uling, cleaning and sanitizing, control
of rework, product identification and
recalls, and education of management
Mycotoxins and Acrylamide
Allergens are not the only chemical
hazard to be aware of, as snacks that
are grain- or seed-based could contain mycotoxins, the worst of which is aflatoxin,
which causes liver disease. Companies that use baking, frying, or oven cooking to
produce snacks must be aware of acrylamide because the ingestion of too much of
this compound can be carcinogenic.
5 Acrylamide has hit the snack food industry
very hard over the past decade, necessitating the use of alternative processing.
Although most snack foods can be viewed as perfectly safe, it is important to
avoid mishandling, abuse after process-
ing, incorporation of contaminated in-
gredients, and failure to manage certain
processing steps prior to consumption.
One pathogen that has been common in
snack foods is Listeria monocytogenes.
of these foods are ice cream and hummus
due to their high water activity and storage
at refrigeration temperatures. L. mono-
cytogenes post-lethal processing contami-
nation has caused multi-year recalls and
outbreaks within the ice cream and hum-
mus categories. Companies have invested
millions of dollars in mitigation, control,
and prevention strategies. This includes
but is not limited to new construction,
new equipment, enhanced sanitation pro-
grams, and hiring additional experienced
food safety/quality assurance team mem-
bers. One company even stopped produc-
tion and outsourced to comanufacturers
of their product because the pathogen was
found to be resident within the processing
plant and unable to be effectively miti-
gated after multiple deep-clean sanitation
and disinfectant applications.
In the last few decades, there have been
several recalls related to Salmonella in everyone’s go-to snack, peanut butter, which
demonstrates that some conditions, like
low water activity, make it nearly impossible to remove a pathogen once the product is exposed.
5 Other nut butters have
also been involved in serious pathogenic
outbreaks and recalls.
Another snack item that may seem extremely safe is beef jerky; however, some
pathogens can survive the harsh drying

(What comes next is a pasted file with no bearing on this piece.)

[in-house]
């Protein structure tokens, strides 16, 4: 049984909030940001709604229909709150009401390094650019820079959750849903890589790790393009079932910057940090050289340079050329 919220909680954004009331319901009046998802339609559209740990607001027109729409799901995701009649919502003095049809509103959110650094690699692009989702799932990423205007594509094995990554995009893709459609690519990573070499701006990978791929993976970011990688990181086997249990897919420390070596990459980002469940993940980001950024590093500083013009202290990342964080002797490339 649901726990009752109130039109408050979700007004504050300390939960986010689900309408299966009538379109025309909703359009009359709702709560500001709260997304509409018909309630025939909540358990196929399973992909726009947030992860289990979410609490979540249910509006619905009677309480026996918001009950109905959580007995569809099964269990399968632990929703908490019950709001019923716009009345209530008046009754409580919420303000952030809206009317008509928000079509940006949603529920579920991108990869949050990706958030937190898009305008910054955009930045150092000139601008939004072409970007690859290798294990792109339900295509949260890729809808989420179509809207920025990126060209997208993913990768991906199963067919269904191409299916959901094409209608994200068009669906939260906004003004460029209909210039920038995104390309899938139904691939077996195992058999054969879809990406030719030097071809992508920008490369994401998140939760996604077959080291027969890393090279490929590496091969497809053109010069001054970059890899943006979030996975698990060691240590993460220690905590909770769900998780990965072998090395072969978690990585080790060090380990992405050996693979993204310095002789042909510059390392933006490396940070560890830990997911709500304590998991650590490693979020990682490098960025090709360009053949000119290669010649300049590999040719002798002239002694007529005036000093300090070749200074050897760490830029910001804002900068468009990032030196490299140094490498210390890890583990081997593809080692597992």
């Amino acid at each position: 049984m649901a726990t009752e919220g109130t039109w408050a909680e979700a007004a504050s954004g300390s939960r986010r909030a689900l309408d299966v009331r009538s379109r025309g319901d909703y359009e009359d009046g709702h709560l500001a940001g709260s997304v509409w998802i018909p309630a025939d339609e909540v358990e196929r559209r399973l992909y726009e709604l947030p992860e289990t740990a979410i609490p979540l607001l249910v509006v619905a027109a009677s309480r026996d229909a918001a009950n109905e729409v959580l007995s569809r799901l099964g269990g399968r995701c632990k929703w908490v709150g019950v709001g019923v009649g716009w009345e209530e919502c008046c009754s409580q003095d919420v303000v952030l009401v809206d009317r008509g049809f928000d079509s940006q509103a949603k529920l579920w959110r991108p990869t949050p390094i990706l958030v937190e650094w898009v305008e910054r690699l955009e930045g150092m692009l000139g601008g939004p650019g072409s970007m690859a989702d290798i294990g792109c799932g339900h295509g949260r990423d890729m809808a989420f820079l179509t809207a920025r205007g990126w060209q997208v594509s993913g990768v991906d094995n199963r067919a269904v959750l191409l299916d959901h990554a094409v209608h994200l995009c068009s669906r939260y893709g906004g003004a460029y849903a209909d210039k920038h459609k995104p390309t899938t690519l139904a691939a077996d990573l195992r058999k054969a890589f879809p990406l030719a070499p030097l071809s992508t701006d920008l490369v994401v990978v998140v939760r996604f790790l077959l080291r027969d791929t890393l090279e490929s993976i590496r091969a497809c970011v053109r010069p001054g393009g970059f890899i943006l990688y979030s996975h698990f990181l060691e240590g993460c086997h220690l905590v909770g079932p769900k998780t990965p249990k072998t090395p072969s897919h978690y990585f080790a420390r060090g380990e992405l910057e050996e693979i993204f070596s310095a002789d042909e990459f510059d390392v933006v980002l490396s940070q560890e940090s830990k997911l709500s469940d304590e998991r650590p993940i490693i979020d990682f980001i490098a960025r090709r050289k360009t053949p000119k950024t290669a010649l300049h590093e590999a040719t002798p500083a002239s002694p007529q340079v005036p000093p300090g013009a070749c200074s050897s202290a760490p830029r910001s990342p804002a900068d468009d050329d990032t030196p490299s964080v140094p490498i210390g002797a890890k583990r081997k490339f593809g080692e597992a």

process used to make this food, and killing off these pathogens would require additives such as nitrites which are known to
form carcinogenic compounds.
9 Beef jerky
is a new artisanal movement enabling
small processors to open for business.
Many artisanal jerky makers are marketing their product
When one hears the word cereal, he or she will often think of a breakfast
food, but cereal is also very popular as a snack food item, especially for
toddlers. Unfortunately, if you pack cereal as the “easy” snack for your little
one(s), you may want to be careful which cereal you choose. One popular
cereal in particular, Kellogg’s Honey Smacks, was the recent subject of a recall
associated with the bacterial pathogen Salmonella, which was reported in 33
10 For those unfamiliar with this product, it is a puffed-wheat, sugarcoated
cereal. In addition, most people are somewhat familiar with Salmonella, but
some people do not know that this bacterial genus is responsible for the
majority of foodborne illnesses linked to bacteria, is often present in improperly
cooked eggs and poultry, and is known to have more than 1,000 strains.
Despite the Honey Smacks recall issued on June 14, 2018, making the sale of
this product illegal in the United States, it was reported about a month later
that cereal containing traces of Salmonella was still available for sale at certain
Food Safety News11 reported that, “Investigators have laboratory
confirmation that the outbreak strain of Salmonella Mbandaka is in the
manufacturing facility and in unopened packages of the cereal. As of June
12, the food manufacturer—which Kellogg’s hired to make the Honey
Smacks—stopped producing the product.” While no individuals died, 34 out
of the 135 people who became sick were hospitalized as a result of the
10 Although Salmonella is not usually deadly, it can make its way
through the intestines to the bloodstream and to the rest of the body.
a result, Salmonella victims can suffer serious side effects such as diarrhea,
fever, and abdominal cramps, and these effects can last from 4 to 7 days on
10 The U.S. Centers for Disease Control and Prevention (CDC) issued
a statement that warned people not to eat Kellogg’s Honey Smacks no matter
what package size or sell-by date and also encouraged people who have
recently consumed the cereal with no side effects to discard their cereal or
return it for a refund.
13 In addition, it was recommended that if a bag of cereal
is missing its original box and the owners have forgotten the name and type
of cereal, the consumers should dispose of the cereal; for those who keep
their cereal in containers other than cereal boxes and bags, they also should
discard the cereal and clean and sanitize the container with water and dish
14 CDC requested that anybody who sees Kellogg’s Honey Smacks cereal
being sold notify his or her local U.S. Food and Drug Administration (FDA)
consumer complaint coordinator.
12 CDC and FDA investigated the source of the
contamination with the help of state and local health officials throughout the
U.S., and identified specific problems at the manufacturing plant.
In conclusion, it is important that people avoid eating Kellogg’s Honey
Smacks marked with a “best if used by” date before June 14, 2019, as well as
any similar cereals and always be aware of the news, because no one knows
when their favorite snack food may be the subject of a recall. (continued on page 63)